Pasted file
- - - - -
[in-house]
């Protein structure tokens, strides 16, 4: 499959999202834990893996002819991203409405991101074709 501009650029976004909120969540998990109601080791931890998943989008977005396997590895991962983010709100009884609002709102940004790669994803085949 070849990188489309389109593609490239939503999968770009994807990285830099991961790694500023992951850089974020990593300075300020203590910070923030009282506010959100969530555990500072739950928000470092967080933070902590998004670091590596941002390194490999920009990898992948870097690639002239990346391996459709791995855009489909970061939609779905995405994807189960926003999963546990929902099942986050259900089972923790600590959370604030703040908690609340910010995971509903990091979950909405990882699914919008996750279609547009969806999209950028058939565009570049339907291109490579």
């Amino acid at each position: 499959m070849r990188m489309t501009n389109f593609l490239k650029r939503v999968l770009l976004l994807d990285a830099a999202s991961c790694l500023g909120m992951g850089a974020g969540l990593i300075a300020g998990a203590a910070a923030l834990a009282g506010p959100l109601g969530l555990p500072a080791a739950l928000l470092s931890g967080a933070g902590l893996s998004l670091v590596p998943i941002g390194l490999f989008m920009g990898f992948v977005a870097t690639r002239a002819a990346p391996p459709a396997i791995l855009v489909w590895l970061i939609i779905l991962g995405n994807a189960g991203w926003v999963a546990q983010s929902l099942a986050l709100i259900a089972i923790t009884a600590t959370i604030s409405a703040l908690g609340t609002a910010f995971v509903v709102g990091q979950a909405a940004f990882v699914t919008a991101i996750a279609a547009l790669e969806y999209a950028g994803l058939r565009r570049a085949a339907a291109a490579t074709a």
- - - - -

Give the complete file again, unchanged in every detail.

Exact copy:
[in-house]
């Protein structure tokens, strides 16, 4: 499959999202834990893996002819991203409405991101074709 501009650029976004909120969540998990109601080791931890998943989008977005396997590895991962983010709100009884609002709102940004790669994803085949 070849990188489309389109593609490239939503999968770009994807990285830099991961790694500023992951850089974020990593300075300020203590910070923030009282506010959100969530555990500072739950928000470092967080933070902590998004670091590596941002390194490999920009990898992948870097690639002239990346391996459709791995855009489909970061939609779905995405994807189960926003999963546990929902099942986050259900089972923790600590959370604030703040908690609340910010995971509903990091979950909405990882699914919008996750279609547009969806999209950028058939565009570049339907291109490579």
């Amino acid at each position: 499959m070849r990188m489309t501009n389109f593609l490239k650029r939503v999968l770009l976004l994807d990285a830099a999202s991961c790694l500023g909120m992951g850089a974020g969540l990593i300075a300020g998990a203590a910070a923030l834990a009282g506010p959100l109601g969530l555990p500072a080791a739950l928000l470092s931890g967080a933070g902590l893996s998004l670091v590596p998943i941002g390194l490999f989008m920009g990898f992948v977005a870097t690639r002239a002819a990346p391996p459709a396997i791995l855009v489909w590895l970061i939609i779905l991962g995405n994807a189960g991203w926003v999963a546990q983010s929902l099942a986050l709100i259900a089972i923790t009884a600590t959370i604030s409405a703040l908690g609340t609002a910010f995971v509903v709102g990091q979950a909405a940004f990882v699914t919008a991101i996750a279609a547009l790669e969806y999209a950028g994803l058939r565009r570049a085949a339907a291109a490579t074709a």